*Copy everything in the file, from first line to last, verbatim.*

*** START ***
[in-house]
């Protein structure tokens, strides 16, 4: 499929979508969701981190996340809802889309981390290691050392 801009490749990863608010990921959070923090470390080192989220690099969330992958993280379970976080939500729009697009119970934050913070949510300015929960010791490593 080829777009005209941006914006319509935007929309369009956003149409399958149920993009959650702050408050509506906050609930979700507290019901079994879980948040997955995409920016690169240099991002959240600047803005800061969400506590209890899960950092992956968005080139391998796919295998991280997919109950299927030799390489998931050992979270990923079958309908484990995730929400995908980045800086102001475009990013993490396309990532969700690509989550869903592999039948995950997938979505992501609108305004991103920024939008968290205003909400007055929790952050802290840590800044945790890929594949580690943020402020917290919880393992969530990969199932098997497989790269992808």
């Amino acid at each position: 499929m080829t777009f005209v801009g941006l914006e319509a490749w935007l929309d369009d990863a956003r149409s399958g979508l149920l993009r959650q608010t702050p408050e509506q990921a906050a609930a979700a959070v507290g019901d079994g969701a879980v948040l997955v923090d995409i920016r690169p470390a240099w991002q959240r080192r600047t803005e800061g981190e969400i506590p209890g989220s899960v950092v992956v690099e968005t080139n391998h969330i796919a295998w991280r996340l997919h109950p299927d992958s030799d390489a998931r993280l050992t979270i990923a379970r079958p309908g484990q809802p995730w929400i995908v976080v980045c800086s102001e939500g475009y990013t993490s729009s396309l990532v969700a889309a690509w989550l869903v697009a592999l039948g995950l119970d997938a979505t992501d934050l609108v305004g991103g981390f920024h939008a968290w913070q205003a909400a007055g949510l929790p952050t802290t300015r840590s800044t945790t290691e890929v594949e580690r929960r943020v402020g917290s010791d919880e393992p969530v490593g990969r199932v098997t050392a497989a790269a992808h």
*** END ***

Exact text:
[in-house]
């Protein structure tokens, strides 16, 4: 499929979508969701981190996340809802889309981390290691050392 801009490749990863608010990921959070923090470390080192989220690099969330992958993280379970976080939500729009697009119970934050913070949510300015929960010791490593 080829777009005209941006914006319509935007929309369009956003149409399958149920993009959650702050408050509506906050609930979700507290019901079994879980948040997955995409920016690169240099991002959240600047803005800061969400506590209890899960950092992956968005080139391998796919295998991280997919109950299927030799390489998931050992979270990923079958309908484990995730929400995908980045800086102001475009990013993490396309990532969700690509989550869903592999039948995950997938979505992501609108305004991103920024939008968290205003909400007055929790952050802290840590800044945790890929594949580690943020402020917290919880393992969530990969199932098997497989790269992808």
């Amino acid at each position: 499929m080829t777009f005209v801009g941006l914006e319509a490749w935007l929309d369009d990863a956003r149409s399958g979508l149920l993009r959650q608010t702050p408050e509506q990921a906050a609930a979700a959070v507290g019901d079994g969701a879980v948040l997955v923090d995409i920016r690169p470390a240099w991002q959240r080192r600047t803005e800061g981190e969400i506590p209890g989220s899960v950092v992956v690099e968005t080139n391998h969330i796919a295998w991280r996340l997919h109950p299927d992958s030799d390489a998931r993280l050992t979270i990923a379970r079958p309908g484990q809802p995730w929400i995908v976080v980045c800086s102001e939500g475009y990013t993490s729009s396309l990532v969700a889309a690509w989550l869903v697009a592999l039948g995950l119970d997938a979505t992501d934050l609108v305004g991103g981390f920024h939008a968290w913070q205003a909400a007055g949510l929790p952050t802290t300015r840590s800044t945790t290691e890929v594949e580690r929960r943020v402020g917290s010791d919880e393992p969530v490593g990969r199932v098997t050392a497989a790269a992808h």